My middle school history teacher used to talk about how he was working on his thesis, which was about Lincoln's search for a general who could win him the war, because he went through like 70 of them. (Don't hold me to that number. I wasn't a good student.) Well we're coming up on our 10th big year of the search for that elusive second tight end you need to run an effective two-tight end offense. It's almost like this franchise is cursed to never find one after the last one went all Aaron Wayne Gacy on us. You can argue whether Hunter Henry's 51 catches and 663 yards justified his three-year, $37.5 million deal. But he was unquestionably Jones' most reliable red zone target and was third among all NFL tight ends with nine TDs. What's not in dispute is that Smith has a lot of making up to do since catching less than 30 balls (with three drops) for less than 300 yards and being reduced to running one Jet sweep per game for three yards on 1st & 10 definitely did not earn a quarter of his four-year, $50 million contract. When your offensive coordinator is calling it "a foundational year" for you late in the season, there is no argument. Here's a crazy idea that is maybe just crazy enough to help him get back to where he was the year before (43 receptions, 457 yards, eight TDs): Try coming to OTAs. That time you lose in the spring sets you back and it's hard to make up that ground. I love goofing off from work in June as much as the next guy. But I wouldn't enjoy it as much if I had to suck at my job in front of the whole world every weekend in the fall. As far as depth goes, Devin Asiasi and Dalton Keene have contributed less than nothing since they were both taken in Round 3 two drafts ago.
If they can't help the cause, release them.
After watching the likes of Ja'Marr Chase, Stefon Diggs, Tyreek Hill, Mecole Hardman, AJ Brown (and that's just sticking with the AFC) and others in these playoffs, I have many, many thoughts about the Patriots needs at this position. Enough that they're probably worthy of several other blogs as we get deeper into the offseason, so I won't get too granular here. Instead I'll just refer to a question that Phil Perry asked me on the most recent Do Your Pod. And that is, if it were up to me, what would I rather have, an elite deep threat, or an elite slot receiver?
And I have to admit, I'm struggling with the decision. Because for years now, I've been arguing that the classic wideout that we all picture when we imagine a WR1 - pick your cliche', but a guy who'll stretch the field and take the top of the defense and all that - is the most overrated, overpaid position not just in football, but in all of sports. And I cited as evidence about two decades worth of Super Bowl winners that didn't have a No. 1 draft pick or a highly paid free agent deep threat as we commonly use the term. With the notable exception of Demaryius Thomas in 2015, the receivers winning rings were all Julian Edelmans and Doug Baldwins and Victor Cruzes. Whereas the GMs that expended all the draft capital at the position tended to be sitting at home watching.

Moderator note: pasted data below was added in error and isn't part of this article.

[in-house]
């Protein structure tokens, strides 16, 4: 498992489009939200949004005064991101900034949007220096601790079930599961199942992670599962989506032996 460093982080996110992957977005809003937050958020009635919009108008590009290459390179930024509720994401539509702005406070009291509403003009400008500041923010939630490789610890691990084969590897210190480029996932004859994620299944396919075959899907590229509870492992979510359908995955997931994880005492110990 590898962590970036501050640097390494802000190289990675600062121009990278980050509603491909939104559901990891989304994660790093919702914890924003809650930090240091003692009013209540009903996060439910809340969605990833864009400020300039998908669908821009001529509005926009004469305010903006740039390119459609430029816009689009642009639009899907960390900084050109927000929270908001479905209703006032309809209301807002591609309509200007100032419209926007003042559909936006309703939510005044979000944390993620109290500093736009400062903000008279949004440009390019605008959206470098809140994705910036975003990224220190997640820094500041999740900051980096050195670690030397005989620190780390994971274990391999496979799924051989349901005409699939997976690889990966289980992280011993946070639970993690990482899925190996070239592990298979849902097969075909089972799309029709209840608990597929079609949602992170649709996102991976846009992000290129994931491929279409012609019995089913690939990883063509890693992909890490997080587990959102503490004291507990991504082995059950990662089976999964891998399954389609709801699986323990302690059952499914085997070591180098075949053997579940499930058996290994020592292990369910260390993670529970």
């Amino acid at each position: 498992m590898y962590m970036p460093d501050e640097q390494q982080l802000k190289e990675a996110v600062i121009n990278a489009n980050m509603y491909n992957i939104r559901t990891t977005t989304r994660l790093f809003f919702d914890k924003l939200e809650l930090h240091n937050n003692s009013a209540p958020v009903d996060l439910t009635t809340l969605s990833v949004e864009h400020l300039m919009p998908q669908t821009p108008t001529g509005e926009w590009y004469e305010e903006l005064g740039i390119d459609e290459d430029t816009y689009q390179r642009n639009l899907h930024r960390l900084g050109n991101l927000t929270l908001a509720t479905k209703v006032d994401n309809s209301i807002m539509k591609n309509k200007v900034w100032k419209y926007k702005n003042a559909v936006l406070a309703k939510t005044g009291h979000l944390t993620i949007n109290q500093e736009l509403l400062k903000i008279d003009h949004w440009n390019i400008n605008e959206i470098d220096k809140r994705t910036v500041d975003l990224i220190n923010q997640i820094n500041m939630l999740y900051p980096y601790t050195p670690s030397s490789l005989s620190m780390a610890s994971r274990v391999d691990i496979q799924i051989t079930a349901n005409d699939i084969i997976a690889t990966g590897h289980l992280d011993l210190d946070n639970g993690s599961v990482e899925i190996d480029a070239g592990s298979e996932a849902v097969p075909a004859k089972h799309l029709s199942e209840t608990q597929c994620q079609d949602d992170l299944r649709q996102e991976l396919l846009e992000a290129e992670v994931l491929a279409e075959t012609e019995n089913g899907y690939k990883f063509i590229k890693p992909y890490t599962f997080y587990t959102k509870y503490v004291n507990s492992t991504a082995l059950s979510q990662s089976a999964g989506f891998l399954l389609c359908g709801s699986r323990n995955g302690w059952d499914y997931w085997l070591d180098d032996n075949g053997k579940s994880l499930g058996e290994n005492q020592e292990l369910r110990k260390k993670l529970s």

So right now I'm suffering an existential crisis as I see the NFL's Final Four - and the Elite Eight, while I think about it - all being led by a metahuman-like outside the numbers wideout (or a slot guy who's also a deep threat like Hill) in the tradition of the guys who won all the rings in the 1980s and 90s, like Jerry Rice, Tim Brown and Michael Irvin. And I wonder if that's what the league has gone back to. Everything is cyclical, and the great wheel of football history has spun back to where it was then.
Right now, I'm torn. But whether they get the next Wes Welker to control the game by moving the chains or the next Chase to control the game by moving the scoreboard, they desperately need someone that defensive coordinators will have to game plan for. Right now they have a collection of pret-tay, pret-tay good receivers that no one sweats. And no one will, until they obtain someone who either has the short area speed to run option routes and exploit the weaknesses in underneath zones, or someone safeties have to account for in the back third, opening up passing lanes for someone else. And, if it's not to much to ask, for either of them to actually catch passes from the most accurate young QB in the game.
The slot receivers tend to come cheaper. Both in terms of draft picks you need to get a good one and money you spend to sign an established one. The wideouts cost you more, so there's more risk involved. And I remind you again that the bust rate on them is off the charts. But there looks to be more of them, with the big DI programs producing more all the time as spread offenses proliferate. In a perfect world, the Pats can find both. There are six or seven receivers' names appearing on the early Round 1 mocks. Slot guys like Penn State's and Bama's John Metchie III, wideouts like Garrett Wilson and Chris Olave, both of Ohio State. The Pats have already been mentioned by the likes of Mel Kiper to be taking Bama's Jameson Williams at 21. But since he blew out his ACL in the National Championship game, maybe he'll drop even further and they can get a bargain as they let him rehab and develop. There are a lot of moving parts.
Anyway, the receiver issue is one I'll have to work out in my own head, with a lot of self care. And self medication. All I know is that I'm already more committed to the idea of this team needing to improve this position more than I ever have. And to them never repeating the mistake of taking N'Keal Harry. Stay tuned.